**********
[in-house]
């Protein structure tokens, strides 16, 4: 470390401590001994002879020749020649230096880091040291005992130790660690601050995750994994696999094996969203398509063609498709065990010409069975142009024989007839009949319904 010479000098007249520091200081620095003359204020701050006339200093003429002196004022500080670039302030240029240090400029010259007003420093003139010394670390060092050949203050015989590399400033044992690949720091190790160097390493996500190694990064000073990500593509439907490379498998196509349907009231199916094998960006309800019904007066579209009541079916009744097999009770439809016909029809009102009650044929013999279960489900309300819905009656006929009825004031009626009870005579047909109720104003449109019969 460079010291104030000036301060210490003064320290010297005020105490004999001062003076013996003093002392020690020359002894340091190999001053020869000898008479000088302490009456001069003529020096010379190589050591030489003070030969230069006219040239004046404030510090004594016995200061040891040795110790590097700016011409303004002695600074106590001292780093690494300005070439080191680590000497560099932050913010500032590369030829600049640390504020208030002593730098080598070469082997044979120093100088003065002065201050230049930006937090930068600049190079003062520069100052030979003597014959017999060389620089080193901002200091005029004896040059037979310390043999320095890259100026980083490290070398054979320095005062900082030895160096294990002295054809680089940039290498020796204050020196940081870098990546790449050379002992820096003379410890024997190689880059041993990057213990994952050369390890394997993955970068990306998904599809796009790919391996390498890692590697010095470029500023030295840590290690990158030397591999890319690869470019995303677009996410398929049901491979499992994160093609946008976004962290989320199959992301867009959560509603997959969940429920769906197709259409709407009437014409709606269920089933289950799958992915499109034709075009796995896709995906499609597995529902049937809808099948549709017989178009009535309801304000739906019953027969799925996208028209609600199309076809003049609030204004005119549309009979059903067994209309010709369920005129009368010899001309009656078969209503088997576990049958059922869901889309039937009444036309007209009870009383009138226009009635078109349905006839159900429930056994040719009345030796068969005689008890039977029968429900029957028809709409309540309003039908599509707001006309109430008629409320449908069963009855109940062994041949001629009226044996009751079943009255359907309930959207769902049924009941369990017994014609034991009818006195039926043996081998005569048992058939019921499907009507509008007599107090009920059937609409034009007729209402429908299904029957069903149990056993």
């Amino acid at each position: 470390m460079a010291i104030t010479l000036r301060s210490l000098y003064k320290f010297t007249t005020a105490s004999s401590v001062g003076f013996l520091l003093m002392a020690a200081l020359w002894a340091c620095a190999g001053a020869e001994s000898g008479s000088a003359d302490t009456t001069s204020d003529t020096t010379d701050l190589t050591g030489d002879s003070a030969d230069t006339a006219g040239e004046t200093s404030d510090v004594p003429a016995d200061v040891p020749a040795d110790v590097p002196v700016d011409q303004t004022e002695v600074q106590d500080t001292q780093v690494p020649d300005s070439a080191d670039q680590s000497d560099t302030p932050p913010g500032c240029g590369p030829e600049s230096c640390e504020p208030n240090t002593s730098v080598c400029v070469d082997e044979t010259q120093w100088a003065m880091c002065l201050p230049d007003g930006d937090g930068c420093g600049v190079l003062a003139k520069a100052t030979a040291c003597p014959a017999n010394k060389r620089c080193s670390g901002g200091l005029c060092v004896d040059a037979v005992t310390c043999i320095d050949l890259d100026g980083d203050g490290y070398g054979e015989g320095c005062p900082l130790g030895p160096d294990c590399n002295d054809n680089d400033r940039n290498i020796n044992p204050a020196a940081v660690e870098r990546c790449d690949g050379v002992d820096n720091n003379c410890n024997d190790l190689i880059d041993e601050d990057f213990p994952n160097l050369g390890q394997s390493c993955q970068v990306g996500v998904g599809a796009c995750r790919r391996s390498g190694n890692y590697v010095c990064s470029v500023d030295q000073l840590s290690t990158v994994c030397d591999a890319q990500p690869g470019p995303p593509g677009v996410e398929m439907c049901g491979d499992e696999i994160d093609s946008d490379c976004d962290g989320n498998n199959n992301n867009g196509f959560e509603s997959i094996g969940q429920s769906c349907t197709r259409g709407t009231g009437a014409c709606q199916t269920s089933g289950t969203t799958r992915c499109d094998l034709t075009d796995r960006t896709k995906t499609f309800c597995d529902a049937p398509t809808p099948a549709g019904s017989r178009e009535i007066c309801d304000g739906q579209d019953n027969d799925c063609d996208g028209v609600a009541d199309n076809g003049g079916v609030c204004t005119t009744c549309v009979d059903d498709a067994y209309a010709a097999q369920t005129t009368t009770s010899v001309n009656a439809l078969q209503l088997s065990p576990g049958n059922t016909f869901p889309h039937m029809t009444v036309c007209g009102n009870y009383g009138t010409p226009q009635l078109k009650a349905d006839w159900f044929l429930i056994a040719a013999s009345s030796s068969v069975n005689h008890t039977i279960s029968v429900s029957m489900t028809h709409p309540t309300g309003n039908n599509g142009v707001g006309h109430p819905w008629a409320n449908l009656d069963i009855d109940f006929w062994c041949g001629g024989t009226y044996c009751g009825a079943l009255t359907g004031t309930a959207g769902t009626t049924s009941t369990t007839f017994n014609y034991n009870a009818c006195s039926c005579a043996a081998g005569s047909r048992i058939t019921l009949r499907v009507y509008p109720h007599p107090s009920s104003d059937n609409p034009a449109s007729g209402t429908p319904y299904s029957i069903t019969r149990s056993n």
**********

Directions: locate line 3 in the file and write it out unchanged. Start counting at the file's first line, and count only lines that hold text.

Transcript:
């Amino acid at each position: 470390m460079a010291i104030t010479l000036r301060s210490l000098y003064k320290f010297t007249t005020a105490s004999s401590v001062g003076f013996l520091l003093m002392a020690a200081l020359w002894a340091c620095a190999g001053a020869e001994s000898g008479s000088a003359d302490t009456t001069s204020d003529t020096t010379d701050l190589t050591g030489d002879s003070a030969d230069t006339a006219g040239e004046t200093s404030d510090v004594p003429a016995d200061v040891p020749a040795d110790v590097p002196v700016d011409q303004t004022e002695v600074q106590d500080t001292q780093v690494p020649d300005s070439a080191d670039q680590s000497d560099t302030p932050p913010g500032c240029g590369p030829e600049s230096c640390e504020p208030n240090t002593s730098v080598c400029v070469d082997e044979t010259q120093w100088a003065m880091c002065l201050p230049d007003g930006d937090g930068c420093g600049v190079l003062a003139k520069a100052t030979a040291c003597p014959a017999n010394k060389r620089c080193s670390g901002g200091l005029c060092v004896d040059a037979v005992t310390c043999i320095d050949l890259d100026g980083d203050g490290y070398g054979e015989g320095c005062p900082l130790g030895p160096d294990c590399n002295d054809n680089d400033r940039n290498i020796n044992p204050a020196a940081v660690e870098r990546c790449d690949g050379v002992d820096n720091n003379c410890n024997d190790l190689i880059d041993e601050d990057f213990p994952n160097l050369g390890q394997s390493c993955q970068v990306g996500v998904g599809a796009c995750r790919r391996s390498g190694n890692y590697v010095c990064s470029v500023d030295q000073l840590s290690t990158v994994c030397d591999a890319q990500p690869g470019p995303p593509g677009v996410e398929m439907c049901g491979d499992e696999i994160d093609s946008d490379c976004d962290g989320n498998n199959n992301n867009g196509f959560e509603s997959i094996g969940q429920s769906c349907t197709r259409g709407t009231g009437a014409c709606q199916t269920s089933g289950t969203t799958r992915c499109d094998l034709t075009d796995r960006t896709k995906t499609f309800c597995d529902a049937p398509t809808p099948a549709g019904s017989r178009e009535i007066c309801d304000g739906q579209d019953n027969d799925c063609d996208g028209v609600a009541d199309n076809g003049g079916v609030c204004t005119t009744c549309v009979d059903d498709a067994y209309a010709a097999q369920t005129t009368t009770s010899v001309n009656a439809l078969q209503l088997s065990p576990g049958n059922t016909f869901p889309h039937m029809t009444v036309c007209g009102n009870y009383g009138t010409p226009q009635l078109k009650a349905d006839w159900f044929l429930i056994a040719a013999s009345s030796s068969v069975n005689h008890t039977i279960s029968v429900s029957m489900t028809h709409p309540t309300g309003n039908n599509g142009v707001g006309h109430p819905w008629a409320n449908l009656d069963i009855d109940f006929w062994c041949g001629g024989t009226y044996c009751g009825a079943l009255t359907g004031t309930a959207g769902t009626t049924s009941t369990t007839f017994n014609y034991n009870a009818c006195s039926c005579a043996a081998g005569s047909r048992i058939t019921l009949r499907v009507y509008p109720h007599p107090s009920s104003d059937n609409p034009a449109s007729g209402t429908p319904y299904s029957i069903t019969r149990s056993n």